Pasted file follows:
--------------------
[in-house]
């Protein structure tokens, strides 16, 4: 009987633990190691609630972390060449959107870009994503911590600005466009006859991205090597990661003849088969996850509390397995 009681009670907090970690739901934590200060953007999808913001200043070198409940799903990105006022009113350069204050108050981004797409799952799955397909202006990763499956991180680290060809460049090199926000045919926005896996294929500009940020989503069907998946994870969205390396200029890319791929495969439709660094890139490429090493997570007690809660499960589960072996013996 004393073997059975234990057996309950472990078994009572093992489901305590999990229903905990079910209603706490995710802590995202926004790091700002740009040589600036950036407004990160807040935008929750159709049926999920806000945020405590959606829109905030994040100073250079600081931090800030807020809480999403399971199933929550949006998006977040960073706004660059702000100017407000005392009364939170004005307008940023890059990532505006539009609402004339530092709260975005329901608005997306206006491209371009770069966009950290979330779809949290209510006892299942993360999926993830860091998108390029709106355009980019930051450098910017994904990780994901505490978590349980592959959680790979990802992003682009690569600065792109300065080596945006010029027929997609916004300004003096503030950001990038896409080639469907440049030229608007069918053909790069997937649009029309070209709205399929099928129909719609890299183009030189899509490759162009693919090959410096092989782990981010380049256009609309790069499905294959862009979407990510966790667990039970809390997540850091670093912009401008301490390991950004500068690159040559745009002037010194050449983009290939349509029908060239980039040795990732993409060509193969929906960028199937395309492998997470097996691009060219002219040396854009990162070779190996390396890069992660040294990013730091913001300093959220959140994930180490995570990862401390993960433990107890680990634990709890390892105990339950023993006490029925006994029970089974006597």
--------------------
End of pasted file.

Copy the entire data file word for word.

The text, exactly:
[in-house]
């Protein structure tokens, strides 16, 4: 009987633990190691609630972390060449959107870009994503911590600005466009006859991205090597990661003849088969996850509390397995 009681009670907090970690739901934590200060953007999808913001200043070198409940799903990105006022009113350069204050108050981004797409799952799955397909202006990763499956991180680290060809460049090199926000045919926005896996294929500009940020989503069907998946994870969205390396200029890319791929495969439709660094890139490429090493997570007690809660499960589960072996013996 004393073997059975234990057996309950472990078994009572093992489901305590999990229903905990079910209603706490995710802590995202926004790091700002740009040589600036950036407004990160807040935008929750159709049926999920806000945020405590959606829109905030994040100073250079600081931090800030807020809480999403399971199933929550949006998006977040960073706004660059702000100017407000005392009364939170004005307008940023890059990532505006539009609402004339530092709260975005329901608005997306206006491209371009770069966009950290979330779809949290209510006892299942993360999926993830860091998108390029709106355009980019930051450098910017994904990780994901505490978590349980592959959680790979990802992003682009690569600065792109300065080596945006010029027929997609916004300004003096503030950001990038896409080639469907440049030229608007069918053909790069997937649009029309070209709205399929099928129909719609890299183009030189899509490759162009693919090959410096092989782990981010380049256009609309790069499905294959862009979407990510966790667990039970809390997540850091670093912009401008301490390991950004500068690159040559745009002037010194050449983009290939349509029908060239980039040795990732993409060509193969929906960028199937395309492998997470097996691009060219002219040396854009990162070779190996390396890069992660040294990013730091913001300093959220959140994930180490995570990862401390993960433990107890680990634990709890390892105990339950023993006490029925006994029970089974006597």